These tests and evaluations are crucial not only to operational safety but also to mission effectiveness, ensuring that all systems function optimally in a variety of operational scenarios.

Flight tests

Flight test phases: from first flight to performance testing under extreme conditions

Flight testing of military aircraft is structured into several essential phases to guarantee safety, performance and compliance with military specifications. These phases generally begin with ground verification tests, followed by a first flight, which focuses on the aircraft’s basic systems. Testing then progresses to performance evaluation flights, where the aircraft is pushed to the limits of its operational capabilities. These include tests of structural strength, maneuverability, endurance, and other critical aspects under various weather and load conditions.

During these phases, every system on the aircraft, including navigation, communications and weapons systems, is thoroughly tested. Tests in extreme situations, such as high- and low-altitude flight, supersonic speeds and complex maneuvers, are also carried out to assess the aircraft’s robustness under simulated combat conditions.

Specific scenarios for combat aircraft: maneuvers, resistance and efficiency in simulated combat

Combat aircraft undergo specific scenario tests that simulate real-life combat conditions. These tests include air combat maneuvers, attack and defense simulations, and weapons system effectiveness tests. The aim is to ensure that the aircraft can not only survive in combat, but also carry out its missions effectively.

Exercises such as circling combat, simulated ground attacks and missile evasion tests are commonplace. These scenarios test the responsiveness of the aircraft’s systems to a variety of threats, and assess the pilots’ ability to operate the aircraft under conditions of high stress. These tests are crucial in determining the aircraft’s ability to accomplish its missions in hostile environments and against a variety of enemy strategies.

Fighter aircraft testing and certification

Pre-certification inspection and maintenance

Detailed inspection procedures to ensure compliance with standards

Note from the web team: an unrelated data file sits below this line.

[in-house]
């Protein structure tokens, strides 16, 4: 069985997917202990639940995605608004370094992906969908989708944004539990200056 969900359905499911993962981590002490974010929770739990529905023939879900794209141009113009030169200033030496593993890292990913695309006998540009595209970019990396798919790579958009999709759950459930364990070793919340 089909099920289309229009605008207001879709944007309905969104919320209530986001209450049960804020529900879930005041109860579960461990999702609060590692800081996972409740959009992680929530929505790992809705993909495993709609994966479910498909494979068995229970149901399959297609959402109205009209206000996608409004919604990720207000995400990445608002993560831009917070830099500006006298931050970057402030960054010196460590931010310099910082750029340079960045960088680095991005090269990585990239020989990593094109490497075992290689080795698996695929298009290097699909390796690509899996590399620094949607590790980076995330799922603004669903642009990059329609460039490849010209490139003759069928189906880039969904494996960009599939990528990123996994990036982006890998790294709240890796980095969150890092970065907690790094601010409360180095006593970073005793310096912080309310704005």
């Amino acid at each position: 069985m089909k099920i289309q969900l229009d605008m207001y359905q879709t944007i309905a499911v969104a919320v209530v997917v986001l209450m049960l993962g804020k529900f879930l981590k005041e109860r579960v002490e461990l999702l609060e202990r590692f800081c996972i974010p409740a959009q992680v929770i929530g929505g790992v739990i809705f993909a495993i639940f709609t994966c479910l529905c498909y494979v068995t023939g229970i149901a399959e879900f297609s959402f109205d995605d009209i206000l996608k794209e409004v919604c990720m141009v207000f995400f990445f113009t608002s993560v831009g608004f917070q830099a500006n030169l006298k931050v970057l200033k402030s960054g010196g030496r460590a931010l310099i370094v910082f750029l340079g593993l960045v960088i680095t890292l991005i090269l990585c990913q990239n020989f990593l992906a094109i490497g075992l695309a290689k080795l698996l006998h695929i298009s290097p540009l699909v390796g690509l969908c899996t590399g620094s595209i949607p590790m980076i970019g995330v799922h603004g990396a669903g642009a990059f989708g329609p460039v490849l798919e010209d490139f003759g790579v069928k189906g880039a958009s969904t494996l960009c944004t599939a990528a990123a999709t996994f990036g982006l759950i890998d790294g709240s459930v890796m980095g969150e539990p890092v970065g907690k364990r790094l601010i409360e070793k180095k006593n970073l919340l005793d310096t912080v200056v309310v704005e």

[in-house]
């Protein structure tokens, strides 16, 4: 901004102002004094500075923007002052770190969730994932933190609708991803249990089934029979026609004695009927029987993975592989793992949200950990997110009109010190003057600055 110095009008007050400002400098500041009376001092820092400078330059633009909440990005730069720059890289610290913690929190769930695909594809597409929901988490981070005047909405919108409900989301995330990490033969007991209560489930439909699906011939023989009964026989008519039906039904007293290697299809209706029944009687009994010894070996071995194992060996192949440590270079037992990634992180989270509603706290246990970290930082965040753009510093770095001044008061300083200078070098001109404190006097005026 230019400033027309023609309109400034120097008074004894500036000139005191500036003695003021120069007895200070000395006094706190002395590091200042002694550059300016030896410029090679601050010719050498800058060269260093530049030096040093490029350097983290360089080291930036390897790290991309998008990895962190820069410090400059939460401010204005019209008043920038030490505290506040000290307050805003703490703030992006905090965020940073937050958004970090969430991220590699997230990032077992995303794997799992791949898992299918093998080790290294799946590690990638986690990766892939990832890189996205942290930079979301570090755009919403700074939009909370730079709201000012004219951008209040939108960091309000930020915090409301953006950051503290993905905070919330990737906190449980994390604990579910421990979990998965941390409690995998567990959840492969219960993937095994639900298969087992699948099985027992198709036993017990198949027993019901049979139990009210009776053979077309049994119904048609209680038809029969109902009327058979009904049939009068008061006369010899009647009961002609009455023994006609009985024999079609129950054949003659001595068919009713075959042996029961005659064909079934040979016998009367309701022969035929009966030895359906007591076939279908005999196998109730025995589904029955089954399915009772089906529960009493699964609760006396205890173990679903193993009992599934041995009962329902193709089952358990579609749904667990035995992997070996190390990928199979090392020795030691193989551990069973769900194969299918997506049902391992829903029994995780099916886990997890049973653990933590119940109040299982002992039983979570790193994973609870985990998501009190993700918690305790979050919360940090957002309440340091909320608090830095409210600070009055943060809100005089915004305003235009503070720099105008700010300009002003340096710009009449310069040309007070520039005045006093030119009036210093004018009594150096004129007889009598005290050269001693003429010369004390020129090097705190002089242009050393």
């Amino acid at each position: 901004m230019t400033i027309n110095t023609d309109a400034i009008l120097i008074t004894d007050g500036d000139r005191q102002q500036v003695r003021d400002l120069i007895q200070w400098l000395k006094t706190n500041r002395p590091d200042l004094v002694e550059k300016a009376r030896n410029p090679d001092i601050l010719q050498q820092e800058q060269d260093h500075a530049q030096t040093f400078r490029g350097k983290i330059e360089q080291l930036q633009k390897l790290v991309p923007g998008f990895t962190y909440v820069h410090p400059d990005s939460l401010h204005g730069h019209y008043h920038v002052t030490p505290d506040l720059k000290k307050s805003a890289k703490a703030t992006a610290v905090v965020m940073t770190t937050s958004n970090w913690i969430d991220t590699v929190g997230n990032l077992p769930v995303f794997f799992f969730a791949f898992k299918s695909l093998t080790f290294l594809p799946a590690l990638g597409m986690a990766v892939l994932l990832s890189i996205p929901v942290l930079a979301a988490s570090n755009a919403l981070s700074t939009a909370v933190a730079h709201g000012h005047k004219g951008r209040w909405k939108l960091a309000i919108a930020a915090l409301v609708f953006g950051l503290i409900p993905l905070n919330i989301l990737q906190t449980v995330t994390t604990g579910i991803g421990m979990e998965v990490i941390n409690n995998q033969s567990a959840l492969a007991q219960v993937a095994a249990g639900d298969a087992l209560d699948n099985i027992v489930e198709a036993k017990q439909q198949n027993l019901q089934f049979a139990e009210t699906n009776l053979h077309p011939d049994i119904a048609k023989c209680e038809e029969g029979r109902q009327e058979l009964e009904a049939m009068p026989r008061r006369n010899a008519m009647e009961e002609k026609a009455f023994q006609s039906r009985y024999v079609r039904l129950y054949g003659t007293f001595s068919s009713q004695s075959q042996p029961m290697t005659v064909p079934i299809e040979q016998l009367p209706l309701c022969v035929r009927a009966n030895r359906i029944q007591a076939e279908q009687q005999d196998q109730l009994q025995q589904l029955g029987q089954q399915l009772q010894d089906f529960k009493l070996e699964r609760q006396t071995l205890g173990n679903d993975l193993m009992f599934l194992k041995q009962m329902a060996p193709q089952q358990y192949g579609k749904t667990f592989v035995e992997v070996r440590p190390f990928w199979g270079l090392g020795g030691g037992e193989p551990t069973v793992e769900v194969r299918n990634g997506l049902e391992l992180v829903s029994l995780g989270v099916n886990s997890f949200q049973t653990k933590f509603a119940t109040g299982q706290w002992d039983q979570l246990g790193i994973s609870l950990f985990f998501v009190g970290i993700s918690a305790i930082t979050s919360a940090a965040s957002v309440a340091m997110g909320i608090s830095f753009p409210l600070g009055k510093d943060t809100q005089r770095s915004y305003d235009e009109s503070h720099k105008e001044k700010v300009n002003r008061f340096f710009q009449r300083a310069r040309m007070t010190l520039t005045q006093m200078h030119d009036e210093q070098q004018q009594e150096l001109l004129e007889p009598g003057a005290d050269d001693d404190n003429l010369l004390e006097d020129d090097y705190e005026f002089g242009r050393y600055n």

Before certification, military aircraft undergo detailed inspections to ensure they meet all required safety and performance standards. These inspections include examination of the aircraft’s structure, propulsion systems, electronic and navigation systems, and safety equipment. According to the AS/EN 9100 standard, which is specific to the aerospace sector, inspections aim to establish an effective quality management system to maintain and improve the safety and reliability of aerospace products.

Preventive maintenance and correction of anomalies discovered during testing

Preventive maintenance is essential to prevent potential failures before they occur. It includes regular checks on critical components, replacement of worn parts and updating of software systems. If anomalies are discovered during testing, corrective measures are taken to resolve these problems before the aircraft is finally certified. These measures may include repairs or replacement of components, as well as adjustments to operating procedures.

The European Union Aviation Safety Agency (EASA) has established strict guidelines for maintenance certification, requiring detailed records of all interventions and repairs carried out. These records ensure that any anomalies are dealt with in accordance with established standards, and enable accurate assessment during subsequent audits.

Perspectives on the future evolution of test procedures with technological advances

The evolution of test procedures for military aircraft is being transformed by technological advances, particularly with the integration of modular architectures and open systems. These innovations promise to increase the flexibility, safety and efficiency of aircraft testing, while reducing costs and lead times.

  1. Adoption of modular systems: Open and modular systems are becoming essential for future military aircraft. These systems enable faster integration of new technologies, and facilitate upgrades without the need for complete platform overhauls. Moving to open architectures enables military planners to reduce platform lifecycle costs while increasing operational agility. Initiatives such as the US Army’s Future Vertical Lift illustrate this transition to an Open Modular Systems (MOSA) approach, which facilitates the adoption of new innovations while maintaining the performance of existing technologies.
  2. Flying laboratories for technological maturity: Flight test platforms, such as the Airbus Flightlab, play a crucial role in the maturation of future technologies. These flying laboratories enable innovations that cannot be fully validated by advanced modeling alone to be tested under real-life conditions. These include the integration of new avionics technologies, improved propulsion systems and advanced sensors. The Airbus Flightlab, for example, tests technologies such as optical ice detection and in-flight emissions measurement, providing an essential platform for accelerating the certification of new technologies.
  3. Integration of UAVs and autonomous technologies: UAVs and autonomous technologies are redefining air force capabilities, offering more flexible deployment possibilities and enhanced capabilities for air operations. The development of loyal “wingmen”, drones capable of operating in tandem with manned aircraft, shows how the integration of AI and autonomy can enhance combat capabilities without requiring commensurate increases in human or material resources.
Fighter aircraft testing and certification

These advances suggest a significant evolution in test procedures for military aircraft, where flexibility, operational efficiency and cost reduction are priorities. With these new technologies, future aircraft testing will be faster, safer and potentially more innovative, enabling rapid adaptation to changing defense and security requirements.

War Wings Daily is an independant magazine.